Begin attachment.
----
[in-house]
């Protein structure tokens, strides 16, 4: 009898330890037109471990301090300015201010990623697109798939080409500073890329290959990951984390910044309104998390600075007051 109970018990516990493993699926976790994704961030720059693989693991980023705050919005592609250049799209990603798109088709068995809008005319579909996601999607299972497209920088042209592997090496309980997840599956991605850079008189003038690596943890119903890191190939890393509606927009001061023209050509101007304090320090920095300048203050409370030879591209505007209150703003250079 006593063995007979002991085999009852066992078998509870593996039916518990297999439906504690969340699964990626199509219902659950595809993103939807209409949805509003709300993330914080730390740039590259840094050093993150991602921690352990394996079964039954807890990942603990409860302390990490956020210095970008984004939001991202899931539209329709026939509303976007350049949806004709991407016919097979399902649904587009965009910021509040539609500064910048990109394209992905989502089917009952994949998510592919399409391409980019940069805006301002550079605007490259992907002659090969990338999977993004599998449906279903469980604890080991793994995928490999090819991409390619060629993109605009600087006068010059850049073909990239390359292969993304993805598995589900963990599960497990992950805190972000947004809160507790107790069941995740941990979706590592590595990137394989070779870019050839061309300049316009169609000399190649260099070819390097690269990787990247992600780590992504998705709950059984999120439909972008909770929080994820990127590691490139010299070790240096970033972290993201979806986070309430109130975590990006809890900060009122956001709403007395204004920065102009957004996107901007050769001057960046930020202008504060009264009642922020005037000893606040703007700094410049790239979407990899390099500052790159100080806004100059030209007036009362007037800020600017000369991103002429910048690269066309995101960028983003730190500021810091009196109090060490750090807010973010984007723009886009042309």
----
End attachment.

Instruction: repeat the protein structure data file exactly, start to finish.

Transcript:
[in-house]
């Protein structure tokens, strides 16, 4: 009898330890037109471990301090300015201010990623697109798939080409500073890329290959990951984390910044309104998390600075007051 109970018990516990493993699926976790994704961030720059693989693991980023705050919005592609250049799209990603798109088709068995809008005319579909996601999607299972497209920088042209592997090496309980997840599956991605850079008189003038690596943890119903890191190939890393509606927009001061023209050509101007304090320090920095300048203050409370030879591209505007209150703003250079 006593063995007979002991085999009852066992078998509870593996039916518990297999439906504690969340699964990626199509219902659950595809993103939807209409949805509003709300993330914080730390740039590259840094050093993150991602921690352990394996079964039954807890990942603990409860302390990490956020210095970008984004939001991202899931539209329709026939509303976007350049949806004709991407016919097979399902649904587009965009910021509040539609500064910048990109394209992905989502089917009952994949998510592919399409391409980019940069805006301002550079605007490259992907002659090969990338999977993004599998449906279903469980604890080991793994995928490999090819991409390619060629993109605009600087006068010059850049073909990239390359292969993304993805598995589900963990599960497990992950805190972000947004809160507790107790069941995740941990979706590592590595990137394989070779870019050839061309300049316009169609000399190649260099070819390097690269990787990247992600780590992504998705709950059984999120439909972008909770929080994820990127590691490139010299070790240096970033972290993201979806986070309430109130975590990006809890900060009122956001709403007395204004920065102009957004996107901007050769001057960046930020202008504060009264009642922020005037000893606040703007700094410049790239979407990899390099500052790159100080806004100059030209007036009362007037800020600017000369991103002429910048690269066309995101960028983003730190500021810091009196109090060490750090807010973010984007723009886009042309």